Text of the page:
Emulsifiers/Dough Strengtheners

Discussion in 'Pastries & Baking' started by jeff, Jan 1, 2006.

  1. jeff

    jeff

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    I'm trying to make muffins like the ones you can buy in the stores, the kind that when you slice the top while baking they blow up through the slice and come out really large on top. The only way I can do that with the ingredients available to me is to use a combination of vegetable gums and soy lecithin. But it's still not exactly what I want. Is there anywhere you can purchase emulsifiers, like Propylene Glycol, Sodium Stearoyl Lactylate, or monoglycerides that aren't in huge bulk quantities? Basic cooking with "home" ingredients isn't fun for me, I love experimenting with ingredients that are used commercially because they make the foods so much more interesting to me. If anyone knows how or where (even from any of you) I can get ingredients like those I mentioned, let me know please!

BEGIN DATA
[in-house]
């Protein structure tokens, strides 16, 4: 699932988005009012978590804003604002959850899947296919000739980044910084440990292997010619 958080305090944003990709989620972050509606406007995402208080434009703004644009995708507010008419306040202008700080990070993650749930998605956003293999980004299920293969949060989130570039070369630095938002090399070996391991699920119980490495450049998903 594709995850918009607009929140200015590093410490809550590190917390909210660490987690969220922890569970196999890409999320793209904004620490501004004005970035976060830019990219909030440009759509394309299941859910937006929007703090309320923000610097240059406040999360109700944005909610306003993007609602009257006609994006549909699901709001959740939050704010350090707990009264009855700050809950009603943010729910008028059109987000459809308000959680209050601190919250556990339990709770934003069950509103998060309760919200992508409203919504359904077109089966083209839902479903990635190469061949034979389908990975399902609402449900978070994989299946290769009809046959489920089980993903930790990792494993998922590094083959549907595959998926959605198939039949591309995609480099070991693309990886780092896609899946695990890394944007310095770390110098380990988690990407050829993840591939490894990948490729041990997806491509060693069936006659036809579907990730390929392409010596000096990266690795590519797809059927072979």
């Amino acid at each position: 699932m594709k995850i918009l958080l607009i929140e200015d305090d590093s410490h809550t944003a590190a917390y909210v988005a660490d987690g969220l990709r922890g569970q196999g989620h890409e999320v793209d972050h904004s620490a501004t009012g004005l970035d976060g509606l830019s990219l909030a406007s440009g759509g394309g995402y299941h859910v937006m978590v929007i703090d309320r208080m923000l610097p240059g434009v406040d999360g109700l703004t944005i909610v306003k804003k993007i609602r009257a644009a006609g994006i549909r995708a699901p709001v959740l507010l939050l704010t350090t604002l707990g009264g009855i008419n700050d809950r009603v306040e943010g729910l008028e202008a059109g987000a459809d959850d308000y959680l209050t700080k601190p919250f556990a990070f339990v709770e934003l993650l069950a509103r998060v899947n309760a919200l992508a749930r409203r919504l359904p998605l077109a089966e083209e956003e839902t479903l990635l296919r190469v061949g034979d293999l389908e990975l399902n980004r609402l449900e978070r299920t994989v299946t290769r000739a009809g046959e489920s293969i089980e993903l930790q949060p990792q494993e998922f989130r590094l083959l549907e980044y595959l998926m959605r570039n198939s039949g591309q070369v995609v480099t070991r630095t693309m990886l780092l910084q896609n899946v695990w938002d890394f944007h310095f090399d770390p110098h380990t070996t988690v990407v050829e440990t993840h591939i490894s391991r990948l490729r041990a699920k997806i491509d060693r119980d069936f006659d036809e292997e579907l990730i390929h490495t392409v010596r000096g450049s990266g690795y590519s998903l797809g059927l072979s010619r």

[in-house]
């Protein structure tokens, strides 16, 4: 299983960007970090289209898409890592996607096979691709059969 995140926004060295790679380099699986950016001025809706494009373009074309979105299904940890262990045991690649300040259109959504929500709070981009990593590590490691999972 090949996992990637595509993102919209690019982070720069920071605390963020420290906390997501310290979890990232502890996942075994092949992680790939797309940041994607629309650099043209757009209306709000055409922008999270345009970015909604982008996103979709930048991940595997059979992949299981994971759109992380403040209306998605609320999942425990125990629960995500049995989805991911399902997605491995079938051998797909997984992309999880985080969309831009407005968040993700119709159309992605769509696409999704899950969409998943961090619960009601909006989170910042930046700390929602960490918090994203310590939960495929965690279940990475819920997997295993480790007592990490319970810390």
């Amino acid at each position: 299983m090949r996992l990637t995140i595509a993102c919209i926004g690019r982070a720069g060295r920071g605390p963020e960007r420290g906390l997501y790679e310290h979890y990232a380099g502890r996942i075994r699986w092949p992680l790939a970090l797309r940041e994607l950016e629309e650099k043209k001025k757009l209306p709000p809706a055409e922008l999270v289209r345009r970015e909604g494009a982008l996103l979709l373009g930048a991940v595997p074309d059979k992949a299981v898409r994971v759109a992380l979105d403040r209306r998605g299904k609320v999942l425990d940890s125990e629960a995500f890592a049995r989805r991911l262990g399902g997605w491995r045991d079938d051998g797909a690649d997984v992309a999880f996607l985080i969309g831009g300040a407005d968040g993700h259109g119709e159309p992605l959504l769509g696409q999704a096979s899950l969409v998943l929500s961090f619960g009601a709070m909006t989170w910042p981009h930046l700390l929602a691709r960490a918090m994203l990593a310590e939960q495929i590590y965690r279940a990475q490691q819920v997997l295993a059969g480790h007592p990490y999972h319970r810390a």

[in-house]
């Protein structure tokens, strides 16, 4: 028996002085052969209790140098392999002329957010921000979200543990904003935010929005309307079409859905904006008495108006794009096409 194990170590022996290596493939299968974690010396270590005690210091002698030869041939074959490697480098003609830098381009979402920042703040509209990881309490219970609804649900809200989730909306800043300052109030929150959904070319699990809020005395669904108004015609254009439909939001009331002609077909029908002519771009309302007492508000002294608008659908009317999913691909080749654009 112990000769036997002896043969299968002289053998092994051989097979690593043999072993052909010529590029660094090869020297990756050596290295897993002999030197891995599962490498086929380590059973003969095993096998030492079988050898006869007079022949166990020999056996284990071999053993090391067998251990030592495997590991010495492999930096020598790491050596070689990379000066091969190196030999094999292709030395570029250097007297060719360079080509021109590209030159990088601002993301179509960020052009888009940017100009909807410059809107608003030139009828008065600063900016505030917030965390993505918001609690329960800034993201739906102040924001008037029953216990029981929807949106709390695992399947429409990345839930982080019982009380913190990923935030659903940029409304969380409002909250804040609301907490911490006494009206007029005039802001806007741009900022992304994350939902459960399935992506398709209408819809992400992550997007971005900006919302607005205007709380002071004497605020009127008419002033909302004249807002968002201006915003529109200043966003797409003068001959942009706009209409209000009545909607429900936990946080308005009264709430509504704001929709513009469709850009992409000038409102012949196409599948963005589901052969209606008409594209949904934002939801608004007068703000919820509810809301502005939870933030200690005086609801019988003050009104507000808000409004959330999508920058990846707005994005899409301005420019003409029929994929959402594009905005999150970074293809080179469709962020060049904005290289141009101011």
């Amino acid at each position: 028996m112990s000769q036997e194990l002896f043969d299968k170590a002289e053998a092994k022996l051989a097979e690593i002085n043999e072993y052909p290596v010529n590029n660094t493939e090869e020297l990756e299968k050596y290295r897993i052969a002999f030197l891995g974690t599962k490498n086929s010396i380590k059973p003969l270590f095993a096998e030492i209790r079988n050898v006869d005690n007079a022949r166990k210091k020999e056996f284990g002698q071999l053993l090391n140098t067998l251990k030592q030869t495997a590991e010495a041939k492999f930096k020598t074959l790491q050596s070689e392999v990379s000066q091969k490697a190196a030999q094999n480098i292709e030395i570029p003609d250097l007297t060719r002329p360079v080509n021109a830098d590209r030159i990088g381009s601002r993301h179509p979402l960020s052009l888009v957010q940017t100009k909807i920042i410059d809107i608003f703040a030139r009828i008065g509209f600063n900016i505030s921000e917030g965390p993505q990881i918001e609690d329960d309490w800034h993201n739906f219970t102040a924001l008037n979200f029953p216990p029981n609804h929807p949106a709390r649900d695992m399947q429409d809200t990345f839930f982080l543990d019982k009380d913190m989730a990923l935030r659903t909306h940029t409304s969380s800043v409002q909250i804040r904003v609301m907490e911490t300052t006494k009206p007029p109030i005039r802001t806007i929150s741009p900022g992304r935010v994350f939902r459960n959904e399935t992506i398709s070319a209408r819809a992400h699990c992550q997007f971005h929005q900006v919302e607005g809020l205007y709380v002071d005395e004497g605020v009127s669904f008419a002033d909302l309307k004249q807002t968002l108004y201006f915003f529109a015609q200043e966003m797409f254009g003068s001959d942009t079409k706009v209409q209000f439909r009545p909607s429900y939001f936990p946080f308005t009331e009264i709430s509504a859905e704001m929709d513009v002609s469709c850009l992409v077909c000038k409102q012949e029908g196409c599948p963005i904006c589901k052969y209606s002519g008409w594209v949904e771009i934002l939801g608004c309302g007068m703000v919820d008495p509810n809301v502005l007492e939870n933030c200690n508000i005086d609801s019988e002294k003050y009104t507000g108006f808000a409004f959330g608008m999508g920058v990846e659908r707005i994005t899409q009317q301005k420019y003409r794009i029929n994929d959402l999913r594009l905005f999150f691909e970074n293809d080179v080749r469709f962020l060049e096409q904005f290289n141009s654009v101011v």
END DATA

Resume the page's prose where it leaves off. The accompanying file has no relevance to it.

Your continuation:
Moderator's note: Moved to proper forum
     
    pjanardhanan likes this.
  2. kylew

    kylew

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    Hi Jeff -

    Muffins that I've made start out as more of a batter than a slice-able dough. Can you post a picture or link of what your looking for?

    Kyle
     
  3. panini

    panini

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    jeff,
    I'm a little stumped. The only thing I can think of along those lines is, if your batter is thicker , like when you are preping pound cake for the oven and you pipe a line of butter down the middle so it splits and rises evenly. Like butt cheeks:eek:
    pan